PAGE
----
Post by heart »

⊙ Fimbul ⊙ wrote: Tue May 18, 2021 12:36 pm And the other issue is the notion of what counts as an object, which nobody seems to be able to answer or address directly. Does it have to be utterly simple, like the classic notion of an atom? Is it just anything marked off by a single concept? So complex things with many parts might still count as 'one thing'?
It is not a philosophical question. We are talking about our ordinary deluded mind. An object It is anything that you consider an object.

/magnus
"We are all here to help each other go through this thing, whatever it is."
~Kurt Vonnegut

"The principal practice is Guruyoga. But we need to understand that any secondary practice combined with Guruyoga becomes a principal practice." ChNNR (Teachings on Thun and Ganapuja)
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Re: Can the mind only hold a single object at a time?

Post by ⊙ Fimbul ⊙ »

Thank you, that actually clarifies alot. So the mind can only cognize a single object at a time beacuse the term 'mind', in the sense that we are using it here, specifically refers to the confused attempt to grasp experience as an object? As something 'over there' with a particular identity? So what counts as an object is determined by my own personal conceptual fixations?
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Re: Can the mind only hold a single object at a time?

Post by heart »

⊙ Fimbul ⊙ wrote: Tue May 18, 2021 7:11 pm Thank you, that actually clarifies alot. So the mind can only cognize a single object at a time beacuse the term 'mind', in the sense that we are using it here, specifically refers to the confused attempt to grasp experience as an object? As something 'over there' with a particular identity? So what counts as an object is determined by my own personal conceptual fixations?
Only you can answer that, a cup, a cat, a sunset a post in the Dzogchen forum.

/magnus
"We are all here to help each other go through this thing, whatever it is."
~Kurt Vonnegut

"The principal practice is Guruyoga. But we need to understand that any secondary practice combined with Guruyoga becomes a principal practice." ChNNR (Teachings on Thun and Ganapuja)
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Re: Can the mind only hold a single object at a time?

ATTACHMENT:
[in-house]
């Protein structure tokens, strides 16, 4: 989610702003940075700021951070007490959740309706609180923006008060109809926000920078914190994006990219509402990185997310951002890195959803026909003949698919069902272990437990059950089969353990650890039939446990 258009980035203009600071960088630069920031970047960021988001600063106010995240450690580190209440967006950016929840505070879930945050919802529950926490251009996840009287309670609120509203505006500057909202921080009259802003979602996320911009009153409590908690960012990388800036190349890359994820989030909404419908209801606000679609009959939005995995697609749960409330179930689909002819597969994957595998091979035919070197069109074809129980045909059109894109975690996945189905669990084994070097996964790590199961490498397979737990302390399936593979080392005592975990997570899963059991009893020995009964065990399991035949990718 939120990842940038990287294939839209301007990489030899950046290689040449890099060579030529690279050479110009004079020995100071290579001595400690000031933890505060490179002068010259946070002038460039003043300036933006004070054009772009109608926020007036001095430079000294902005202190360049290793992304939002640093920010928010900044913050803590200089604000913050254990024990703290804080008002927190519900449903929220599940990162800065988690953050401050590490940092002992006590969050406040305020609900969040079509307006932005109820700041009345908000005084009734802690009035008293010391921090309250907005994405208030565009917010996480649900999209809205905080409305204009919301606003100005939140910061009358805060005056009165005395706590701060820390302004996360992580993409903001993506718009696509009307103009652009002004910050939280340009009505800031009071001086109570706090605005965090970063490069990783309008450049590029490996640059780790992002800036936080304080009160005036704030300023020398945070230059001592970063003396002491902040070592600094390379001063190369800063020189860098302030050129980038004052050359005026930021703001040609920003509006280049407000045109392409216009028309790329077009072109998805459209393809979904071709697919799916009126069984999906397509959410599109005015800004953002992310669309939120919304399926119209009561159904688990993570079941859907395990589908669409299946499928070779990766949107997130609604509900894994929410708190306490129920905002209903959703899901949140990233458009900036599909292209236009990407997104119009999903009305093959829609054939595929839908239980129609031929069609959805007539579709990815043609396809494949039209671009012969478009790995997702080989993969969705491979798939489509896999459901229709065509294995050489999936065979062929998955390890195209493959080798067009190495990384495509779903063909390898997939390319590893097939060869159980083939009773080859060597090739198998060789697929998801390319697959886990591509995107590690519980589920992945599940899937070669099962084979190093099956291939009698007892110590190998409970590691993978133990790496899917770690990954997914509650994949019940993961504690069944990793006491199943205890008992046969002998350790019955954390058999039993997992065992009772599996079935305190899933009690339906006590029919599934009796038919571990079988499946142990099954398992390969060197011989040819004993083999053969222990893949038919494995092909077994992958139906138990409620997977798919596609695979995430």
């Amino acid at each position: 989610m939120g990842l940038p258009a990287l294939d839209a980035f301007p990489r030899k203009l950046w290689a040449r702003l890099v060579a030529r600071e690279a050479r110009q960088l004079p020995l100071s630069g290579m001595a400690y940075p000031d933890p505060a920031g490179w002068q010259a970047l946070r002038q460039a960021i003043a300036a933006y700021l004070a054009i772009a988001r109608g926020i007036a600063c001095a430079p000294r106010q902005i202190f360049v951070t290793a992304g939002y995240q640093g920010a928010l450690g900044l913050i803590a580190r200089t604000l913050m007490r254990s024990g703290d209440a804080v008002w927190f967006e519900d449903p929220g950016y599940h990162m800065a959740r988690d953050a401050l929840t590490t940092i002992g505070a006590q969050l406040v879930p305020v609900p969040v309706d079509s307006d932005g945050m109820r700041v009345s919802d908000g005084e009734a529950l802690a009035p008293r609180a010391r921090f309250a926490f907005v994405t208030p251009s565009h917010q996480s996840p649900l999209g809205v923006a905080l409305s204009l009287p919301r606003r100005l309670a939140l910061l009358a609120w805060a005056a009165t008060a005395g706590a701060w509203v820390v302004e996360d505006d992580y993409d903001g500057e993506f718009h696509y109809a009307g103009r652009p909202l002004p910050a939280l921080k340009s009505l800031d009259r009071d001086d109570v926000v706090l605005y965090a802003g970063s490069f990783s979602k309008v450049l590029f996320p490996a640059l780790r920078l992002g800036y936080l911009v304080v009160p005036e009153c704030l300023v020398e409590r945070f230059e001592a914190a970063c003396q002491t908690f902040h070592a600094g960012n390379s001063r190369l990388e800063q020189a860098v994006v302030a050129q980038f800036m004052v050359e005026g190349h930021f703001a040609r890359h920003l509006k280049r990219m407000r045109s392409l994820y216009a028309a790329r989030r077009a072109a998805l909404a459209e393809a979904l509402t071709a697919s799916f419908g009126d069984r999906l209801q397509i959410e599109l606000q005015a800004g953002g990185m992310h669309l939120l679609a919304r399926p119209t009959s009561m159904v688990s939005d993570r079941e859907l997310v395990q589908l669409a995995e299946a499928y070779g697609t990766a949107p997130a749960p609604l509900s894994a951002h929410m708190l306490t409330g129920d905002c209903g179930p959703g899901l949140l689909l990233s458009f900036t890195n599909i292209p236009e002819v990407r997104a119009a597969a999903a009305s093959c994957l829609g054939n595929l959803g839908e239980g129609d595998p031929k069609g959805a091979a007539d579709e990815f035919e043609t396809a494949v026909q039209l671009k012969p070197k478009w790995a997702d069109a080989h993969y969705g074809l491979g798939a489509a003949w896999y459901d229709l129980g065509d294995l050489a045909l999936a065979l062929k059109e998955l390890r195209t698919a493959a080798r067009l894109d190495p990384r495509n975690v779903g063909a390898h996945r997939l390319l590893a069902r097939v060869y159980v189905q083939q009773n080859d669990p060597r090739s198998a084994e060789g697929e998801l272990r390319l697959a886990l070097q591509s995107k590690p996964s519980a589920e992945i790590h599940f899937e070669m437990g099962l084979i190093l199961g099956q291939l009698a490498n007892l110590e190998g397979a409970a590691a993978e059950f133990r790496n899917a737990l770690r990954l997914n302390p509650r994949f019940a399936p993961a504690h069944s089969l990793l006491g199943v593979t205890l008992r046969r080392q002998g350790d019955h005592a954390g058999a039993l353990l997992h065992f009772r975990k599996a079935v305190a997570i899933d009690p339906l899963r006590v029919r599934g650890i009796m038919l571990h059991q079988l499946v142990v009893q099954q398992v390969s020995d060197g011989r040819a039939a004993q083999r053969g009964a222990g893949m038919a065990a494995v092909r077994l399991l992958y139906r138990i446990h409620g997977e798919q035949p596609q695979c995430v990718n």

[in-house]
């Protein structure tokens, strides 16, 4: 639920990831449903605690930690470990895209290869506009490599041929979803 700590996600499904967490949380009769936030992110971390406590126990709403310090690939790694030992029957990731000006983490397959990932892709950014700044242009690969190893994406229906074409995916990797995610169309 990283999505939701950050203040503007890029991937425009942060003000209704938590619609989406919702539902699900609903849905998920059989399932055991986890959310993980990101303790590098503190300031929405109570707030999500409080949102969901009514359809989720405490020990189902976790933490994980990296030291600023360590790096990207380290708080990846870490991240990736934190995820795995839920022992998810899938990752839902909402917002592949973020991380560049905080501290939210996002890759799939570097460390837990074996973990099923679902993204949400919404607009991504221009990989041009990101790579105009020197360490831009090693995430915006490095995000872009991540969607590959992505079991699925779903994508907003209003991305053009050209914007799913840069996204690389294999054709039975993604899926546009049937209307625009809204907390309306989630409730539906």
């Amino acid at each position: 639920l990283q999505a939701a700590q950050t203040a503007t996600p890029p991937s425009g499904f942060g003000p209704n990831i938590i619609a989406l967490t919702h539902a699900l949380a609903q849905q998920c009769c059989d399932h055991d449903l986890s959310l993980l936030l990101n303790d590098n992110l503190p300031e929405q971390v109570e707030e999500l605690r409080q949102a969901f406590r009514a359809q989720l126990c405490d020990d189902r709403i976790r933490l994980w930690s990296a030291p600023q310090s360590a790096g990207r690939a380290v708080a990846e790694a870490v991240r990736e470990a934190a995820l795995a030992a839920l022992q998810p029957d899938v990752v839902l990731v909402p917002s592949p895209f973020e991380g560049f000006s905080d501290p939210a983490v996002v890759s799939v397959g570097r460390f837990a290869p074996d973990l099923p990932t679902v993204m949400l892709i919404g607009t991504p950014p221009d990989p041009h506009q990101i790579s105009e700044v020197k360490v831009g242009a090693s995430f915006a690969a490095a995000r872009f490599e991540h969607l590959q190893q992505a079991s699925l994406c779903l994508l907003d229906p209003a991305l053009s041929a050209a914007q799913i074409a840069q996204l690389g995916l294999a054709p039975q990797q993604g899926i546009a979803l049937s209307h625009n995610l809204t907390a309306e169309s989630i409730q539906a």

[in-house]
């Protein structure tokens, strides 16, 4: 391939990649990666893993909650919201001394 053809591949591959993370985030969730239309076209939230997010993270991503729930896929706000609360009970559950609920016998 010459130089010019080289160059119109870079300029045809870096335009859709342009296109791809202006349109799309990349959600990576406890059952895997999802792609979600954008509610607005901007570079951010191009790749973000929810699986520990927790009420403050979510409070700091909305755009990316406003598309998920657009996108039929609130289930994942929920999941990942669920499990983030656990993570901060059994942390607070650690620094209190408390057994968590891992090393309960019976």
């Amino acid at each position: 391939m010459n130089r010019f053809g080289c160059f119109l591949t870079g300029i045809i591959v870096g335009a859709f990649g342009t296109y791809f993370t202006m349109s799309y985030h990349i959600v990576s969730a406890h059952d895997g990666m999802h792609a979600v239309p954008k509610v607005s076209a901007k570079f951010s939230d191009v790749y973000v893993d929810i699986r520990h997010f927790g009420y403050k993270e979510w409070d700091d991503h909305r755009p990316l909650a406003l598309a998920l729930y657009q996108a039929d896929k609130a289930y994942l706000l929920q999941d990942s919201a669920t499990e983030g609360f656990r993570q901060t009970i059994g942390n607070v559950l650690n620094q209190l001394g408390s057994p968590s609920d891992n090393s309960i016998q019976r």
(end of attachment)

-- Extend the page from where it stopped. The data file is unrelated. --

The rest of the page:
Post by fckw »

Malcolm wrote: Tue May 18, 2021 4:56 pm
It's one of the big jokes about all those systems that they try to impress you with long and highly elaborated philosophical treatises, and when you do some digging you realize that they are all full of logical holes. For example, positing something that cannot by definition be derived logically from anything.
This represents a fault in your understanding, not a fault in Dzogchen teachings.
This is a nice article making a point: https://aeon.co/essays/the-logic-of-bud ... mple-truth. The author is in need of something called plurivalent logic developed in the 1980s to formally cover some of the holes I was referring to. There is no way any traditional Buddhist logician could possibly have had access to such advanced stuff, it simply did not exist back then. Not in India, nor Tibet, nor Greece, nor China, nor anywhere around the world. Hence, the claim that dzogchen teachings are without logical holes is, well, a charming yet quite baseless attempt to appear authoritative, to state it nicely. By the way, Western or Chinese or any other logicians struggled with exactly the same problems quite a bit, and failed to solve many of them for the same reasons.

Having that said, this does not mean in any way those Buddhist logicians were stupid in any way, on the contrary, there is a long lineage of genius Buddhist thinkers like Nagarjuna and others. But even being a genius did not help you a thousand years ago to overcome some of the logical holes left in your reasoning, because as stated already the required advanced formalisms were simply not available back then, and many of them were only invented in the 19th and 20th century by mathematicians and logicians - certainly not at the time, when the authoritative dzogchen texts were written.